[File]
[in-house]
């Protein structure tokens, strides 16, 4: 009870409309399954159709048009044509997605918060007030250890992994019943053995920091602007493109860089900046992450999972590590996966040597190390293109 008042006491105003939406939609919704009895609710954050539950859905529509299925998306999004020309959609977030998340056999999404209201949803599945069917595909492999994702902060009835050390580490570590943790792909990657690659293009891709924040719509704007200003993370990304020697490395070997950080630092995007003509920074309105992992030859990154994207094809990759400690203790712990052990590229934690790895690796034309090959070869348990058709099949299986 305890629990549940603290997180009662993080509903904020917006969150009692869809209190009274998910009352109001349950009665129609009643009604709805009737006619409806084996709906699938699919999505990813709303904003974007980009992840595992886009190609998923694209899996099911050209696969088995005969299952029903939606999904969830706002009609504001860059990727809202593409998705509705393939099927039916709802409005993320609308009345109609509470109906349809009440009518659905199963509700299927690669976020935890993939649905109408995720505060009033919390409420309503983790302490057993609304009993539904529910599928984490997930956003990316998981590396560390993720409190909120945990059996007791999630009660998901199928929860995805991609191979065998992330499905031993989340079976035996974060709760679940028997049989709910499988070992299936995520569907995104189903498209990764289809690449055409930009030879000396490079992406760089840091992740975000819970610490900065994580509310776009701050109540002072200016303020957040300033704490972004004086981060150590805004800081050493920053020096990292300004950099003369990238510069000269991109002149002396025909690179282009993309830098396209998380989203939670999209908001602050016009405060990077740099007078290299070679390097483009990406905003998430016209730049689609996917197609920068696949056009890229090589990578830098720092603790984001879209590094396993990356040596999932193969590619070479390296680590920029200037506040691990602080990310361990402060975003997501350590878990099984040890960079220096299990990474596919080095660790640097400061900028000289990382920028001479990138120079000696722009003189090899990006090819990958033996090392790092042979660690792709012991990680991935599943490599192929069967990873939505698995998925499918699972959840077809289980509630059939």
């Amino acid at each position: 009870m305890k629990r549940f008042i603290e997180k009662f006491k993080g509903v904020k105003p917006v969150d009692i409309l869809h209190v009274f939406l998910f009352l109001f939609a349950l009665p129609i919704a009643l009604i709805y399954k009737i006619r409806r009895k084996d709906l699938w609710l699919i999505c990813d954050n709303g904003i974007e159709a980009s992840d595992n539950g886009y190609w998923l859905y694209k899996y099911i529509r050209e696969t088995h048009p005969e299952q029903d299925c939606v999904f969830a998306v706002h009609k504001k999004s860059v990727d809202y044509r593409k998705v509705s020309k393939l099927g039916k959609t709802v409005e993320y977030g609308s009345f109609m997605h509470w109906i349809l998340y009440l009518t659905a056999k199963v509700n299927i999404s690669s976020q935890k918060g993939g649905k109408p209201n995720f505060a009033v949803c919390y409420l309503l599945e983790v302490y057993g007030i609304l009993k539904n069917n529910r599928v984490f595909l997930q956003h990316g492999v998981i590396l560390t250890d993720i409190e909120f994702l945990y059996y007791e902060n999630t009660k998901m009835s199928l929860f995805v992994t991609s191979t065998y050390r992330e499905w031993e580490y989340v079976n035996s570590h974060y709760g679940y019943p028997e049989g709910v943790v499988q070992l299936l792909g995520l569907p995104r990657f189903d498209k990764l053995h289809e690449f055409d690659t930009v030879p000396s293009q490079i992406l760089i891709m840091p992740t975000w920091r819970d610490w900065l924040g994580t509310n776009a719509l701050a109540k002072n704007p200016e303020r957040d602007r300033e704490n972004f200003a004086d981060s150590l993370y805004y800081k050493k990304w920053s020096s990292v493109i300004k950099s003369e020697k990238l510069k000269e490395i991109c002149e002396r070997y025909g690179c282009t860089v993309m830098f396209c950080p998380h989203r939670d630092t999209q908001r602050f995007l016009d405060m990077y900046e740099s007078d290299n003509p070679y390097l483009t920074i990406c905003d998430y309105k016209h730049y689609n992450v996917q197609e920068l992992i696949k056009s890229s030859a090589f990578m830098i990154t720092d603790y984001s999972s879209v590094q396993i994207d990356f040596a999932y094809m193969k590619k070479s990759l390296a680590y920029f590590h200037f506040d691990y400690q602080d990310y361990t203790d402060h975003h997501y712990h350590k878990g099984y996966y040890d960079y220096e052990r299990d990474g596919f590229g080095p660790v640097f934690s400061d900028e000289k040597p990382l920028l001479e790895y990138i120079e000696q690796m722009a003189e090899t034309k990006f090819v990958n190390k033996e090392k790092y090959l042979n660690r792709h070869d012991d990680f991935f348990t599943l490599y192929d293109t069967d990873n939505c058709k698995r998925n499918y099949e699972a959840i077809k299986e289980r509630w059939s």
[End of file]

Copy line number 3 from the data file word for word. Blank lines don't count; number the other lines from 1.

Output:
């Amino acid at each position: 009870m305890k629990r549940f008042i603290e997180k009662f006491k993080g509903v904020k105003p917006v969150d009692i409309l869809h209190v009274f939406l998910f009352l109001f939609a349950l009665p129609i919704a009643l009604i709805y399954k009737i006619r409806r009895k084996d709906l699938w609710l699919i999505c990813d954050n709303g904003i974007e159709a980009s992840d595992n539950g886009y190609w998923l859905y694209k899996y099911i529509r050209e696969t088995h048009p005969e299952q029903d299925c939606v999904f969830a998306v706002h009609k504001k999004s860059v990727d809202y044509r593409k998705v509705s020309k393939l099927g039916k959609t709802v409005e993320y977030g609308s009345f109609m997605h509470w109906i349809l998340y009440l009518t659905a056999k199963v509700n299927i999404s690669s976020q935890k918060g993939g649905k109408p209201n995720f505060a009033v949803c919390y409420l309503l599945e983790v302490y057993g007030i609304l009993k539904n069917n529910r599928v984490f595909l997930q956003h990316g492999v998981i590396l560390t250890d993720i409190e909120f994702l945990y059996y007791e902060n999630t009660k998901m009835s199928l929860f995805v992994t991609s191979t065998y050390r992330e499905w031993e580490y989340v079976n035996s570590h974060y709760g679940y019943p028997e049989g709910v943790v499988q070992l299936l792909g995520l569907p995104r990657f189903d498209k990764l053995h289809e690449f055409d690659t930009v030879p000396s293009q490079i992406l760089i891709m840091p992740t975000w920091r819970d610490w900065l924040g994580t509310n776009a719509l701050a109540k002072n704007p200016e303020r957040d602007r300033e704490n972004f200003a004086d981060s150590l993370y805004y800081k050493k990304w920053s020096s990292v493109i300004k950099s003369e020697k990238l510069k000269e490395i991109c002149e002396r070997y025909g690179c282009t860089v993309m830098f396209c950080p998380h989203r939670d630092t999209q908001r602050f995007l016009d405060m990077y900046e740099s007078d290299n003509p070679y390097l483009t920074i990406c905003d998430y309105k016209h730049y689609n992450v996917q197609e920068l992992i696949k056009s890229s030859a090589f990578m830098i990154t720092d603790y984001s999972s879209v590094q396993i994207d990356f040596a999932y094809m193969k590619k070479s990759l390296a680590y920029f590590h200037f506040d691990y400690q602080d990310y361990t203790d402060h975003h997501y712990h350590k878990g099984y996966y040890d960079y220096e052990r299990d990474g596919f590229g080095p660790v640097f934690s400061d900028e000289k040597p990382l920028l001479e790895y990138i120079e000696q690796m722009a003189e090899t034309k990006f090819v990958n190390k033996e090392k790092y090959l042979n660690r792709h070869d012991d990680f991935f348990t599943l490599y192929d293109t069967d990873n939505c058709k698995r998925n499918y099949e699972a959840i077809k299986e289980r509630w059939s």